And yet what should have been the crowning glory of his time at Everton ended in disappointment, acrimony and wounds that he will hope to heal when he makes his return to the competition in charge of the Premier League champions.
David Moyes's journey
Started his playing career at Celtic and finished it at Preston, where he played alongside young loan signing David Beckham in February and March 1995
Ten months after guiding Preston North End to the Division One play-off final, took over at Everton, replacing Walter Smith in March 2002
Handed Wayne Rooney his Premier League debut in August 2002 before selling him to Manchester United two years later for an initial £20m
Steered Everton to a fourth-place finish in 2005 and a place in the qualifying stages of the Champions League
Took Everton to the 2009 FA Cup final, where they lost 2-1 to Chelsea
Moyes has yearned for another crack at the Champions League, not simply to right that wrong but also to prove his pedigree on the European stage after unfulfilling treks to foreign soil at Everton.
This European experience, or obvious lack of it, was an unticked box - alongside his failure to win a trophy - when any questions were posed about his suitability to take charge at Old Trafford when Sir Alex Ferguson announced his retirement after 26 years as manager.
It is in Moyes' make-up to try to answer those questions from the past as he leads Manchester United into Europe. The attraction of pitting his coaching skills against the continent's finest minds only adds to the appeal.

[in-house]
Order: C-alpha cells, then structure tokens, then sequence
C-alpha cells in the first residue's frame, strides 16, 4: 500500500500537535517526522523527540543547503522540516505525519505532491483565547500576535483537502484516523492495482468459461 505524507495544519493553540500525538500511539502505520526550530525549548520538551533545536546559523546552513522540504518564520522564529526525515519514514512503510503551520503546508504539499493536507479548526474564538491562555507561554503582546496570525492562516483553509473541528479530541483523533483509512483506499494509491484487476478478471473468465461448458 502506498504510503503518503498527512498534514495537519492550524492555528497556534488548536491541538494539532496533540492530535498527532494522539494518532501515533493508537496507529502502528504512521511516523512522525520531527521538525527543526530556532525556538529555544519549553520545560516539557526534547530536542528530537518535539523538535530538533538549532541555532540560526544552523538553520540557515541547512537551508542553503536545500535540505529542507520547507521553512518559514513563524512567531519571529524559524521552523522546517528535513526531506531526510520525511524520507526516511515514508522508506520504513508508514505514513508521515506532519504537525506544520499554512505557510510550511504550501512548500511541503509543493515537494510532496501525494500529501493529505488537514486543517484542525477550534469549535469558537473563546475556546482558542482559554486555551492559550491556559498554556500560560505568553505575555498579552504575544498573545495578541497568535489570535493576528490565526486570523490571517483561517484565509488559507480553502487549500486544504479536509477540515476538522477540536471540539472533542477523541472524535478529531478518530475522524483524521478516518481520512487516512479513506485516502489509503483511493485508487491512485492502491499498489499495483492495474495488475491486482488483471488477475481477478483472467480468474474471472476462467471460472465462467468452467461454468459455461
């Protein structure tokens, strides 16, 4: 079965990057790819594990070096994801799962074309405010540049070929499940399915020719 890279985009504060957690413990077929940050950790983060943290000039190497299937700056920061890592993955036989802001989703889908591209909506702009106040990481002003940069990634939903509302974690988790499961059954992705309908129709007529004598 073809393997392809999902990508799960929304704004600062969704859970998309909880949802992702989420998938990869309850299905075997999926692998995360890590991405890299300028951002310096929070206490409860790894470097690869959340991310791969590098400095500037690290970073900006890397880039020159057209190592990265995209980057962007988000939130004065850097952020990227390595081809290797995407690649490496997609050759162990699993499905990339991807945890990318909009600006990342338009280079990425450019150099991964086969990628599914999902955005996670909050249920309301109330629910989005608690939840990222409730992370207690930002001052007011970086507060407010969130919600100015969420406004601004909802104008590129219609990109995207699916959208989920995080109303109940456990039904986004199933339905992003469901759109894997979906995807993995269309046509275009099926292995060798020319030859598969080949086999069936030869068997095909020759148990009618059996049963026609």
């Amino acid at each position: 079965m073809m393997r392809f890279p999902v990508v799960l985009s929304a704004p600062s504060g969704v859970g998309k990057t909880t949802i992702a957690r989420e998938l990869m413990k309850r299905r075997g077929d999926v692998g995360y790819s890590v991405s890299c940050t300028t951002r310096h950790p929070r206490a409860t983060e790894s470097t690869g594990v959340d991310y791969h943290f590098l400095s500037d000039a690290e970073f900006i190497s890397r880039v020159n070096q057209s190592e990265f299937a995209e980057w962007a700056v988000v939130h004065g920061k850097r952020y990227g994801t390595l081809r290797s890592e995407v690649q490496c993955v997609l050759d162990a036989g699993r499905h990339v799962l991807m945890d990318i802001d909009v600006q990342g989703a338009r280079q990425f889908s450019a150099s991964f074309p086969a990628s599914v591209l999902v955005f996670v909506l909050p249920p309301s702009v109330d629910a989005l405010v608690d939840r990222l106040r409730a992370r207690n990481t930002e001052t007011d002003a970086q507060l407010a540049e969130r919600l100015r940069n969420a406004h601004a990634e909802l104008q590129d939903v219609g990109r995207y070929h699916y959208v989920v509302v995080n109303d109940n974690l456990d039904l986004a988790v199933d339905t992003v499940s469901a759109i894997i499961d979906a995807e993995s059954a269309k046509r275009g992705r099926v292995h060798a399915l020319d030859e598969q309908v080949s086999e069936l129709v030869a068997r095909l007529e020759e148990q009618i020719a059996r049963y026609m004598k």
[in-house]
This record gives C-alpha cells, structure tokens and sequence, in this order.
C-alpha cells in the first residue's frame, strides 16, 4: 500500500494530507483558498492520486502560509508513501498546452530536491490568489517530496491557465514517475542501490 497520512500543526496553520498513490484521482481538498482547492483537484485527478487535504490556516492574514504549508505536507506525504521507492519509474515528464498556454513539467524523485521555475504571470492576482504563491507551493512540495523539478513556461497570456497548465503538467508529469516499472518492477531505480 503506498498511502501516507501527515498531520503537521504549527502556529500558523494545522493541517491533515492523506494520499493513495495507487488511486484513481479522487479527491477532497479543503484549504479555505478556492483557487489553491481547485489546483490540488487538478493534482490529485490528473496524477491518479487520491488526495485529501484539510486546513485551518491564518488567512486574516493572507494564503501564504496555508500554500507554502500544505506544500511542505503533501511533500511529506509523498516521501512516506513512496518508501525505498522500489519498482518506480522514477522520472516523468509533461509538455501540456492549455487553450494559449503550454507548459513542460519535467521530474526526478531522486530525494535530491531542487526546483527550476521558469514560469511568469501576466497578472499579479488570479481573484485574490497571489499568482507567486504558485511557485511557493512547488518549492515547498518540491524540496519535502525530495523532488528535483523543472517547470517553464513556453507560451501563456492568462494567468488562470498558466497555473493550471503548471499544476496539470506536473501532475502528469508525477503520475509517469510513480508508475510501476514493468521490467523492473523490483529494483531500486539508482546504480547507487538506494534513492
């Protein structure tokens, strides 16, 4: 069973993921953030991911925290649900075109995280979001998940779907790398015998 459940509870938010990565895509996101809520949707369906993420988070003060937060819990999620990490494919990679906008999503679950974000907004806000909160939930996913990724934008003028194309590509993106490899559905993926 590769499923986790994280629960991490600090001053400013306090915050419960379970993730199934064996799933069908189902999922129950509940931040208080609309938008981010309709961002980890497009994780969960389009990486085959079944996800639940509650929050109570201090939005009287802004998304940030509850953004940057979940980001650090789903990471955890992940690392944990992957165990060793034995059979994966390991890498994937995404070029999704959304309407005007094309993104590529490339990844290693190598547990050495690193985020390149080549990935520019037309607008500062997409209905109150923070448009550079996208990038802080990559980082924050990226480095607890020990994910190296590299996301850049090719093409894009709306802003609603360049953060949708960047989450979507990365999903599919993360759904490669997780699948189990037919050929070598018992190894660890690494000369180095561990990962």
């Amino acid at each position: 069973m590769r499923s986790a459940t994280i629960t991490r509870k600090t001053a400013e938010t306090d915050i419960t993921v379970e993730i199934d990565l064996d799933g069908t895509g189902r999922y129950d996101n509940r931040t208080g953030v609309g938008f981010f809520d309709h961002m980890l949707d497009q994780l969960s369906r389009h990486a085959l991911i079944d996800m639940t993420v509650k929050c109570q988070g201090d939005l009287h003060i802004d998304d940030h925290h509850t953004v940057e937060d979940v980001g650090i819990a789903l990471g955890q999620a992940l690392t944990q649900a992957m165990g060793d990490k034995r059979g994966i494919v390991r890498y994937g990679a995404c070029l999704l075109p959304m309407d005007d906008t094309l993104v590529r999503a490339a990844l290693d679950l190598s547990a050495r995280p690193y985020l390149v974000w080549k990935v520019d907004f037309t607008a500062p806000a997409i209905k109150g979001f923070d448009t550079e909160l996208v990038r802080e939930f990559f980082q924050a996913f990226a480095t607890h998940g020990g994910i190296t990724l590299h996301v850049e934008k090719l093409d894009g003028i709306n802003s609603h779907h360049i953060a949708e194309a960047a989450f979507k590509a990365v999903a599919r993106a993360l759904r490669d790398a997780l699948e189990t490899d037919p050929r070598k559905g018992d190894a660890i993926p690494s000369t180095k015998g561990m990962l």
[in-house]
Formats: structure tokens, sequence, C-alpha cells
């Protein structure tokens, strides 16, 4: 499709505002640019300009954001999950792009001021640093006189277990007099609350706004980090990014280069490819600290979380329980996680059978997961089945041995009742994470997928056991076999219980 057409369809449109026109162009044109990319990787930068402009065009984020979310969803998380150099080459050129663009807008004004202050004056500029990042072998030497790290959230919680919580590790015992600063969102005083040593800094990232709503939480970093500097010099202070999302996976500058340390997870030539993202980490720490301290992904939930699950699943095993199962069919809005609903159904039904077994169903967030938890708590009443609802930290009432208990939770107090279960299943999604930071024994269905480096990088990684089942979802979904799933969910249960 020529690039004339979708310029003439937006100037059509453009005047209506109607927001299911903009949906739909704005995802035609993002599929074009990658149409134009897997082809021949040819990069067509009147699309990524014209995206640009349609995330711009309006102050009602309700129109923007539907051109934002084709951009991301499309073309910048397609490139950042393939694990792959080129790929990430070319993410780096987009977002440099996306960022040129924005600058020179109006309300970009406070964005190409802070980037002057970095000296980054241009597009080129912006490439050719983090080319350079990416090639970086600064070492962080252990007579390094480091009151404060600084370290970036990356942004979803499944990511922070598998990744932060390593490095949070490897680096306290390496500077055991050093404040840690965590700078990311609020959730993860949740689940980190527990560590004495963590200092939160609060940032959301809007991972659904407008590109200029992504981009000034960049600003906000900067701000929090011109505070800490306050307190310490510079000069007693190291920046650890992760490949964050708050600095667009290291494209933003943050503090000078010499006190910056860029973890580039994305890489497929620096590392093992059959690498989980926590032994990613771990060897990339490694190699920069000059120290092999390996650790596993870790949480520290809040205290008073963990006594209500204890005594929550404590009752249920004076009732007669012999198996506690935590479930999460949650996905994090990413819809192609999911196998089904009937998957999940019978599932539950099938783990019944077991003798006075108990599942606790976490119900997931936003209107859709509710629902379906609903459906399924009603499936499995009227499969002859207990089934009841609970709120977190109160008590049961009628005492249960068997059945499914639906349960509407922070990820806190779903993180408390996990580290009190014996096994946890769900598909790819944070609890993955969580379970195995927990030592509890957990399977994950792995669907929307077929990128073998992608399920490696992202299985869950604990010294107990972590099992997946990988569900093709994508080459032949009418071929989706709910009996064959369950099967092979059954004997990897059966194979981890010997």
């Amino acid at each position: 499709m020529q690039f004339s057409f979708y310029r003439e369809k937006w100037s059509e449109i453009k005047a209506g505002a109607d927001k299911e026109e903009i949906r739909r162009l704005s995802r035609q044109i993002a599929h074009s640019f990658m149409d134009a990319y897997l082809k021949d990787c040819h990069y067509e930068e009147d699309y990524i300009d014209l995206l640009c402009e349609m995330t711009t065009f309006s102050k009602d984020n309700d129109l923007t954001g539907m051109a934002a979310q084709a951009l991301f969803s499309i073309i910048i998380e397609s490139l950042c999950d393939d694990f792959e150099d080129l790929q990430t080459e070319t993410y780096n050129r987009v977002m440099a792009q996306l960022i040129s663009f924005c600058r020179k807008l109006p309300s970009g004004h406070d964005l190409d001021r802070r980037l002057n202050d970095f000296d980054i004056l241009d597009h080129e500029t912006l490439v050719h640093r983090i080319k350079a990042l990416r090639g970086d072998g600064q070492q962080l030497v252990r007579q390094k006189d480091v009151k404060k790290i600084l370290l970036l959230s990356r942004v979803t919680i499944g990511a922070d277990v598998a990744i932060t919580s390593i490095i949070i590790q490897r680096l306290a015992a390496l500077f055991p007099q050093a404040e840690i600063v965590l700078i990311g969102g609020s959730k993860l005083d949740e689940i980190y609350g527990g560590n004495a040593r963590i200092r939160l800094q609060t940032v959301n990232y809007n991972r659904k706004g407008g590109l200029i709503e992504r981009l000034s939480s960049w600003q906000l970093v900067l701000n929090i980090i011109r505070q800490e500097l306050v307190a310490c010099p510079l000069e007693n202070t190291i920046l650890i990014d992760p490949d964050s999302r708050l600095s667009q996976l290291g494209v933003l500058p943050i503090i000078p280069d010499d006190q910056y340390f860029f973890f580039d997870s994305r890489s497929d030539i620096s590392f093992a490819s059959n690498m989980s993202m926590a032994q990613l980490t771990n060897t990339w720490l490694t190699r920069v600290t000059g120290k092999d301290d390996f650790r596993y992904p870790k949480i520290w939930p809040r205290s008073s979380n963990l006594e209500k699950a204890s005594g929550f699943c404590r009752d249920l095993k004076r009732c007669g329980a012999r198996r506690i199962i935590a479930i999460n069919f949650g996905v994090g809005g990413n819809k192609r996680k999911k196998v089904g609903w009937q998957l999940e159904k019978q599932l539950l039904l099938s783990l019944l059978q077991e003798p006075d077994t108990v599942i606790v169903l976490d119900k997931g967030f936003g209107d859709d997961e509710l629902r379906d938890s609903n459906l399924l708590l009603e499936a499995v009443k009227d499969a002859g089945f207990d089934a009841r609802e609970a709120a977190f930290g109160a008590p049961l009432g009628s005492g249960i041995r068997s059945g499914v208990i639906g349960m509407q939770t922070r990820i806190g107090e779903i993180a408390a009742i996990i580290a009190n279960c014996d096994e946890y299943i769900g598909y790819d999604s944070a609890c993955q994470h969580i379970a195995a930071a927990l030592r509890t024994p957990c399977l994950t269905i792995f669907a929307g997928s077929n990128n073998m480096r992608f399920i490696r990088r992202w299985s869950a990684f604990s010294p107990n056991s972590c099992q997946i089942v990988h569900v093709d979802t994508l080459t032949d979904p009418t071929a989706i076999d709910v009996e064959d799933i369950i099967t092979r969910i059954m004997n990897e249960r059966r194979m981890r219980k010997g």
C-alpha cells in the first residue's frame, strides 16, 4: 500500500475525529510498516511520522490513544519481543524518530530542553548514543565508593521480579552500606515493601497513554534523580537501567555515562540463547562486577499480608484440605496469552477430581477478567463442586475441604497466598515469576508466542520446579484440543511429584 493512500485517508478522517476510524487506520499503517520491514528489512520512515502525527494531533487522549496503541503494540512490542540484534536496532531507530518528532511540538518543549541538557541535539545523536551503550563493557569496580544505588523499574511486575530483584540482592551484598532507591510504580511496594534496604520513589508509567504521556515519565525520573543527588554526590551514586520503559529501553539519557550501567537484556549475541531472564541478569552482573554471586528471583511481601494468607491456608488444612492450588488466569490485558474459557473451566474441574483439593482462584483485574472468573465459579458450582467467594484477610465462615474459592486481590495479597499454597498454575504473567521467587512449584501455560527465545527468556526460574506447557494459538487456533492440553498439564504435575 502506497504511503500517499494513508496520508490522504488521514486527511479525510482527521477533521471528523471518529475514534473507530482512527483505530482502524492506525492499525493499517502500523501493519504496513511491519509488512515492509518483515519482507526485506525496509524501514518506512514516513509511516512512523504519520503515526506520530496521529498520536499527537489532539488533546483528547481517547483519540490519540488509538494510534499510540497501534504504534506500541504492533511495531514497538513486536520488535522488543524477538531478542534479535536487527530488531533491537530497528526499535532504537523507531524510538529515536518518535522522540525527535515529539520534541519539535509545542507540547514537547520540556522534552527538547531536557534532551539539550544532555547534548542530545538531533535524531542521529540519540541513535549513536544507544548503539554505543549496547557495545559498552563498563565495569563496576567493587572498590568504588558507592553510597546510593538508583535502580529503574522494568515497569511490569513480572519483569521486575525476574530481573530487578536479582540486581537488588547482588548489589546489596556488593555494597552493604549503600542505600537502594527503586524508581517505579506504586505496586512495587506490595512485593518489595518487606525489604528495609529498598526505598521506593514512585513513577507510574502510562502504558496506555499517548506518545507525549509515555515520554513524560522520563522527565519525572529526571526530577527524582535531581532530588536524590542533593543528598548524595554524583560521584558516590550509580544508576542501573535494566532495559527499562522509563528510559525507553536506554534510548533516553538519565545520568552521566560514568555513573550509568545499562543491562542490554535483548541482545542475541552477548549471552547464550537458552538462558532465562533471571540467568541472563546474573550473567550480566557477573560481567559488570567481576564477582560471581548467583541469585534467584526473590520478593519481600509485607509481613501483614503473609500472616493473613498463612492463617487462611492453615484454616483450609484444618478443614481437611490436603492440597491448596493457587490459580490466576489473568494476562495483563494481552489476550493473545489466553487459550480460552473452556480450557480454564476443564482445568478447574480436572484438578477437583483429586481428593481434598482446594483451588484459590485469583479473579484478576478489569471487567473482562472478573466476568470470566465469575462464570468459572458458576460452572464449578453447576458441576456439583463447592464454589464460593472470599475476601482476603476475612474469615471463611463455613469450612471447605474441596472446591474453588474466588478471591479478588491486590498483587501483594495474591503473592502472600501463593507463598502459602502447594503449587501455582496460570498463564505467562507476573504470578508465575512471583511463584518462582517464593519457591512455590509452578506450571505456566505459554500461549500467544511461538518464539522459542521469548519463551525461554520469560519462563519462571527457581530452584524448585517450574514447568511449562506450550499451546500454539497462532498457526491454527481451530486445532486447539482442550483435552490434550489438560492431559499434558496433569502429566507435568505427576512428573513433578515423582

And when he makes his way to the technical area at Old Trafford on Tuesday, he will be greeted by another Champions League coaching rookie - and a familiar foe from his Everton days.
Archive: Hyypia on life with Bayer in March
Former Liverpool defender Sami Hyypia enjoyed his share of successes as a visiting player at Old Trafford. Now he is entrusted with the task of guiding Bayer Leverkusen and is already showing the mix of intelligence, organisation and sound tactical sense that made him a figure of significance during a decade at Anfield.
Moyes will have plenty of reasons for wanting to ensure Hyypia does not enjoy his visit on Tuesday. They go beyond any desire for revenge on the Finn for helping Liverpool get the better of his Everton side so often in derbies.
He will not simply be motivated by an old sense of injustice but also by a determination to demonstrate that he is comfortable on this elevated stage. He has the confidence to believe he will succeed.
Moyes must also assume the responsibility of putting United back into Europe's elite group of teams. Their recent Champions League record confirms they are not part of a main power base that has shifted to Germany and Spain - in the shape of Pep Guardiola's Bayern Munich, Borussia Dortmund under the charismatic Jurgen Klopp, Barcelona and Real Madrid.
Bayern, Real and Barcelona will be the early favourites and Moyes faces a tough task to gatecrash that trio and make a meaningful attempt at bringing the trophy to Old Trafford for a fourth time.
It is a heavy weight on a manager whose Champions League experience extends to two qualifiers that ended in eventual defeat - but his predecessor Ferguson and United's hierarchy clearly he felt he had the ability and players to carry it.
It was part of the package that made Old Trafford so irresistible to Moyes. If he has any doubts about his lack of Champions League pedigree, he will not share them.
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